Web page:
Dealing with Matriarchal Characters 

If there is any one fictional character that makes my heart swoon as it feels giddy, it is the Blue Beetle.
Ted Kord to be precise.

He is the rarest of finds. He shines brightly in Patriarchal storytelling, but would shine just as brightly in Matriarchal storytelling.

The difference is in the Patriarchal style, he is, at most, a supporting player, while he would be the heart and soul in the Matriarchal.

Of all the endless male characters in various forms, he always stood out to me. As a teenager, he made me laugh, but as an adult, I grew to truly appreciate his worth.

He began in the 1960’s as a back up feature in the comic book Captain Atom published by Charlton comics. He is a legacy character, meaning he is not the first person to be the Blue Beetle. He was spun into his own series four issues later, but that first series lasted a scant five issues and was in limbo until DC Comics bought the Charlton catalogue in the mid-1980’s and placed him in the Justice League as well as his own short lived series that lasted 24 issues. (And yes, I have that entire run, including the sixth story that was finally collected decades later, but I digress).

But it was his stint in the JLA that defines his legacy.

The DC run of the Blue Beetle solo series was criminally blasé and the worst of it was that Ted is a lovable character who lends himself to exciting stories no matter if he is in costume or out. I always thought he would shine in a comedy series where he was a retired hero happily married and raising a family with all sorts of surreal things happening as other heroes and even villains popped into his house at weird times seeking his advice and he’d patiently give it to them because he would know people were just making up excuses to see him again. It could subtly cross-over to other books where we may think the hero there just knew the answer, but if you read Ted’s series, you’d know exactly who gave the hero that winning piece of advice and what was really going through the hero’s mind before.

Ted was a hero who had no superpowers. He never needed them. You know Batman would be insanely jealous of him because everybody would just love Ted who even sewed his own costume as he built his own solar-powered plane — with no help. He was a true polymath.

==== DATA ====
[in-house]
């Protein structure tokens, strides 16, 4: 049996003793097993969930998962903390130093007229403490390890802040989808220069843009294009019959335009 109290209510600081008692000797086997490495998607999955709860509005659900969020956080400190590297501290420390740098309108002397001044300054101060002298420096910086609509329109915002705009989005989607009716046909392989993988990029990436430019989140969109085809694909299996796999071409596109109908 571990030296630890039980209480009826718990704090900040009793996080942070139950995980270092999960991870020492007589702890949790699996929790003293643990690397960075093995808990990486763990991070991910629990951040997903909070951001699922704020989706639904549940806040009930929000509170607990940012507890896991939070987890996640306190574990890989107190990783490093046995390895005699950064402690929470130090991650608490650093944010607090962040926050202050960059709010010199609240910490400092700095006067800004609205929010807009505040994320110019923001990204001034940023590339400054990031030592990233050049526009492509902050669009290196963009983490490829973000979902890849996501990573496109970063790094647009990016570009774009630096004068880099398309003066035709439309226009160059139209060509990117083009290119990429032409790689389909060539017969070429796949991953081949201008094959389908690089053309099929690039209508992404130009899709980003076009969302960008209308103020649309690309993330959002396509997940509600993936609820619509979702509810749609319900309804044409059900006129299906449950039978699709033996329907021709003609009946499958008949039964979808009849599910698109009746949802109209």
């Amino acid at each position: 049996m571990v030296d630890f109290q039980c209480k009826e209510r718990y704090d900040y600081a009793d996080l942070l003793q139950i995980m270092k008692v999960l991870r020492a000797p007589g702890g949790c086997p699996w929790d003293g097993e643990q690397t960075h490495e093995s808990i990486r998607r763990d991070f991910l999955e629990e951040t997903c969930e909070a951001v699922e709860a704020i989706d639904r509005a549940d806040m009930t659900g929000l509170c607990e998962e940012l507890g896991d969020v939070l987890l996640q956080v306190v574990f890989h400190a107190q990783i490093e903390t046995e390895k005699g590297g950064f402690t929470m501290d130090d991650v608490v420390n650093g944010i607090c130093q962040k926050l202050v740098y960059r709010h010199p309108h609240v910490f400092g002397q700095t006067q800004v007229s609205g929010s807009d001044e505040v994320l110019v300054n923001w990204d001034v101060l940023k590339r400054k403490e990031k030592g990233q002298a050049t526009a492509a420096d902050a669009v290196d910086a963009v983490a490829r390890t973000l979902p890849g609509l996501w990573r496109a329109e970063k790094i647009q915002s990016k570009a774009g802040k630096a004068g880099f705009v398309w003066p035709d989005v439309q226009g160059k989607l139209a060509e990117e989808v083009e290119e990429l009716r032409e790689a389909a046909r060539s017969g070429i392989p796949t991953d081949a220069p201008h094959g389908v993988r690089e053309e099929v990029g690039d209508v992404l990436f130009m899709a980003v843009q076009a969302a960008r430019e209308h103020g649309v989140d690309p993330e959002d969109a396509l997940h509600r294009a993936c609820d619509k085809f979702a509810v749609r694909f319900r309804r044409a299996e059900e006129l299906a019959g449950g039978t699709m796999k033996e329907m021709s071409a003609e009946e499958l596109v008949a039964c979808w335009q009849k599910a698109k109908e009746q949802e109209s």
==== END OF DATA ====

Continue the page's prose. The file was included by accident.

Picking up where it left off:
He is marked by his silly sense of play and humour, even when things were bleak. He could take on superpowered menaces and *win*. Groups of thugs got owned by he with the coolest yellow goggles in town.

He is smart and a techno-genius.

Yet none of that compares to his subtext.

He became the Blue Beetle by promise. He trusted his uncle who used him to make killer robots and when he clued in, he asked one of his former professors for help. The professor could navigate his way through an island where the evil uncle was hiding himself and his robots — but what Ted didn’t know was that the professor was the hero named the Blue Beetle who used an ancient relic to give him enormous powers.

The Blue Beetle was mortally wounded stopping the evil uncle and as he lay dying in Ted’s arms, made Ted promise to carry on the legacy of the Blue Beetle.

Ted promised and a relieved Daniel Garrett died.

But the relic — a blue scarab was lost.

So, here is Ted Kord — owner of a powerful company that is a force to be reckoned with making a promise to a dying man. No one else heard him make this promise. No one is there to hold him to this huge promise, and he does not have the scarab to give him the strength and he saw up close that even with that enormous advantage, he could get his young and handsome self killed.

He could have walked away. He had every reason to just move on or figure out some clever way to keep the name going without him getting his hands dirty, explaining to himself that Dan Garrett probably was just delusional in his dying moments, anyway, and didn’t really mean it.